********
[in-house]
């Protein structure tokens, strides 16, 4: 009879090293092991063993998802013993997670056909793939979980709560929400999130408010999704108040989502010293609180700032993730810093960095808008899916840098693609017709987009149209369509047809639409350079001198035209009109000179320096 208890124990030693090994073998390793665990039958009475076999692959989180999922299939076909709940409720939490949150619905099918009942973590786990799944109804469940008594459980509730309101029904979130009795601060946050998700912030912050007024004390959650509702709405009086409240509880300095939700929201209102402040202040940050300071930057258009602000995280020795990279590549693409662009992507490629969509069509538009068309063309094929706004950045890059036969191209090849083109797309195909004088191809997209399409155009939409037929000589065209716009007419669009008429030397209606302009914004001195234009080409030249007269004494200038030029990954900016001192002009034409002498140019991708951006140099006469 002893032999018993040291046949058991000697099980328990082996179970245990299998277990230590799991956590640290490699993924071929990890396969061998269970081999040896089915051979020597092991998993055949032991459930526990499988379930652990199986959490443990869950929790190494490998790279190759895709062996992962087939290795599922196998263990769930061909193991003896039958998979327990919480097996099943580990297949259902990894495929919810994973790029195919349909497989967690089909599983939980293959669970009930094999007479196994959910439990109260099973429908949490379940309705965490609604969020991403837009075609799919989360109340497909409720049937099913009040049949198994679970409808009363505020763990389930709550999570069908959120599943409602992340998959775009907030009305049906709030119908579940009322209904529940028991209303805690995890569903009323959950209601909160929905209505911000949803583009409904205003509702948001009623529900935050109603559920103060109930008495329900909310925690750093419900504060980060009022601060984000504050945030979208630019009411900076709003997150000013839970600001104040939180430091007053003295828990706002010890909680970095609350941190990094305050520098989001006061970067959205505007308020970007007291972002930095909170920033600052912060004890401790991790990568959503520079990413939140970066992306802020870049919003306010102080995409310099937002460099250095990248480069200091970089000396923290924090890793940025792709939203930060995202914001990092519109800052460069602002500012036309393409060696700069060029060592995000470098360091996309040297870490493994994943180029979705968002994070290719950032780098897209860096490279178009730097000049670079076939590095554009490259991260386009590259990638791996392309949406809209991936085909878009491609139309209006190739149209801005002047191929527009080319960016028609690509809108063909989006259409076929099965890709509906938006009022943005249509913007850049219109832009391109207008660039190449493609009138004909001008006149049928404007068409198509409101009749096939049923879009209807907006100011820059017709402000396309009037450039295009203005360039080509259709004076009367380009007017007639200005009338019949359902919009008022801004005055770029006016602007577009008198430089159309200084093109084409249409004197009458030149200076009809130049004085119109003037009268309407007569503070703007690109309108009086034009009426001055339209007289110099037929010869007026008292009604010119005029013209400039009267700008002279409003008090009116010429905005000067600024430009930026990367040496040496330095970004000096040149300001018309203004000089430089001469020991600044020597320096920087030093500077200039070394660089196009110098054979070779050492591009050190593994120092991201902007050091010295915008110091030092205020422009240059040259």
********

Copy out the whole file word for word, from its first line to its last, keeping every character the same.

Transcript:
[in-house]
């Protein structure tokens, strides 16, 4: 009879090293092991063993998802013993997670056909793939979980709560929400999130408010999704108040989502010293609180700032993730810093960095808008899916840098693609017709987009149209369509047809639409350079001198035209009109000179320096 208890124990030693090994073998390793665990039958009475076999692959989180999922299939076909709940409720939490949150619905099918009942973590786990799944109804469940008594459980509730309101029904979130009795601060946050998700912030912050007024004390959650509702709405009086409240509880300095939700929201209102402040202040940050300071930057258009602000995280020795990279590549693409662009992507490629969509069509538009068309063309094929706004950045890059036969191209090849083109797309195909004088191809997209399409155009939409037929000589065209716009007419669009008429030397209606302009914004001195234009080409030249007269004494200038030029990954900016001192002009034409002498140019991708951006140099006469 002893032999018993040291046949058991000697099980328990082996179970245990299998277990230590799991956590640290490699993924071929990890396969061998269970081999040896089915051979020597092991998993055949032991459930526990499988379930652990199986959490443990869950929790190494490998790279190759895709062996992962087939290795599922196998263990769930061909193991003896039958998979327990919480097996099943580990297949259902990894495929919810994973790029195919349909497989967690089909599983939980293959669970009930094999007479196994959910439990109260099973429908949490379940309705965490609604969020991403837009075609799919989360109340497909409720049937099913009040049949198994679970409808009363505020763990389930709550999570069908959120599943409602992340998959775009907030009305049906709030119908579940009322209904529940028991209303805690995890569903009323959950209601909160929905209505911000949803583009409904205003509702948001009623529900935050109603559920103060109930008495329900909310925690750093419900504060980060009022601060984000504050945030979208630019009411900076709003997150000013839970600001104040939180430091007053003295828990706002010890909680970095609350941190990094305050520098989001006061970067959205505007308020970007007291972002930095909170920033600052912060004890401790991790990568959503520079990413939140970066992306802020870049919003306010102080995409310099937002460099250095990248480069200091970089000396923290924090890793940025792709939203930060995202914001990092519109800052460069602002500012036309393409060696700069060029060592995000470098360091996309040297870490493994994943180029979705968002994070290719950032780098897209860096490279178009730097000049670079076939590095554009490259991260386009590259990638791996392309949406809209991936085909878009491609139309209006190739149209801005002047191929527009080319960016028609690509809108063909989006259409076929099965890709509906938006009022943005249509913007850049219109832009391109207008660039190449493609009138004909001008006149049928404007068409198509409101009749096939049923879009209807907006100011820059017709402000396309009037450039295009203005360039080509259709004076009367380009007017007639200005009338019949359902919009008022801004005055770029006016602007577009008198430089159309200084093109084409249409004197009458030149200076009809130049004085119109003037009268309407007569503070703007690109309108009086034009009426001055339209007289110099037929010869007026008292009604010119005029013209400039009267700008002279409003008090009116010429905005000067600024430009930026990367040496040496330095970004000096040149300001018309203004000089430089001469020991600044020597320096920087030093500077200039070394660089196009110098054979070779050492591009050190593994120092991201902007050091010295915008110091030092205020422009240059040259």